Media relations like it’s 1999

Media relations is the bread and butter of public relations. 70% respondents in the 2014 #StateOfPR survey said they spent most of their time on it, and whilst it isn’t the be all and end all of PR, dealing with journalists remains an important skill.

And media relations has recently been in the news itself –not in a good way.

Last week the Financial Conduct Authority’s “strategy” to leak details of one of its upcoming projects to a national newspaper – the mismanagement of which sparked huge falls in the share prices of several major life insurance companies – was deemed “high risk, poorly supervised and inadequately controlled”, according to the Davis Review.

The result is damage to their repuMediaRelationstation for competence.

What this story highlights is the need to maintain a strong focus on the technical skills required for effective media relations, which need to be kept up to date. Are “off the record” briefings, or other examples of questionable practice such as the use of “stats” to build a story, and bulk distribution of embargoed press notices, now made obsolete by the increased emphasis on transparency and the democratisation of the media? Probably.

How many practitioners still mistake output (coverage) for an outcome for our clients or employers? Media relations, as a part of a high level of technical communication ability, is a critical part of public relations, but the purpose of its deployment is to build and maintain relationships which enable the delivery of wider strategic objectives. This needs to be audience- and outcome-focused, planned, consistent and sustained activity carried out by accountable professionals.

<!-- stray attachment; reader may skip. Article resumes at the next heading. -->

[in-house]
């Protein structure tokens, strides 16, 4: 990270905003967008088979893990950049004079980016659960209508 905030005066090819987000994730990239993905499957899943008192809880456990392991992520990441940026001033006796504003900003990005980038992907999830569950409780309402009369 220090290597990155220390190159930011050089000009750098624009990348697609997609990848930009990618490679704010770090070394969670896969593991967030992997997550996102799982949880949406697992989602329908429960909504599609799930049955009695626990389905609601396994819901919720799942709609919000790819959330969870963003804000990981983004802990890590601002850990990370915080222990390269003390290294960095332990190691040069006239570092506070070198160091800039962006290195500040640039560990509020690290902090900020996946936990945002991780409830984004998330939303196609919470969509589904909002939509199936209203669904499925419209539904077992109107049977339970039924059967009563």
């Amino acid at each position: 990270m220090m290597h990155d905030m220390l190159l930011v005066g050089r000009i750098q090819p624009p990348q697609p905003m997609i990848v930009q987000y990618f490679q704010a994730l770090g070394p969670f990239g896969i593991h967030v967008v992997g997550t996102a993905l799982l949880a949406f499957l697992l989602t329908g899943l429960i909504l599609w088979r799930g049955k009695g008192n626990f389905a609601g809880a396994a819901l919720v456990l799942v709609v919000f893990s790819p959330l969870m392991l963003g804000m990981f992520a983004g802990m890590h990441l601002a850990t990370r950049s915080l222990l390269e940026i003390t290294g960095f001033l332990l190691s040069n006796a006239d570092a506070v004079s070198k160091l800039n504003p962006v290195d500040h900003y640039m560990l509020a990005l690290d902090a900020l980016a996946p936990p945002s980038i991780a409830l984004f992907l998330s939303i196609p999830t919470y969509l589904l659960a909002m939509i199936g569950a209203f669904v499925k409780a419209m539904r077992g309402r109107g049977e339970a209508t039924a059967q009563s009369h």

The British Medical Journal also published a study last week that found that 40% of the press releases they examined contained exaggerated health science advice. In science communication, public relations professionals, tasked with communicating complicated, highly important and sensitive research, often face a great deal of pressure to produce eye-catching coverage for organisations that depend on profile to attract funding.

To tackle this, a greater degree of ethical competence needs to be built into our understanding of media relations. This means applying the CIPR code of conduct in all and any circumstances. Professionals think carefully about what (and how) they communicate through media channels. They should make the time to understand to the best of their ability the detail and meaning of their messages and to consider all possible outcomes. They should give clear and honest advice to their clients and employers and they should not participate in activity which might create misleading coverage. Questioning and, if necessary, pushing back on instructions from employers or clients, are professional behaviours.

At a roundtable event we hosted as part of Ethics Month in the autumn, the overwhelming view among the twenty professionals in the room was that media relations can often give rise to situations in which honesty, client confidentiality, and duty of care to your profession, are in conflict.

In 2015 we’ll be looking to work and developing guiding principles on media relations best practice, beyond the skills guidance we already provide. If you have an opinion, and I’m sure there are many, I’d love to hear your views.

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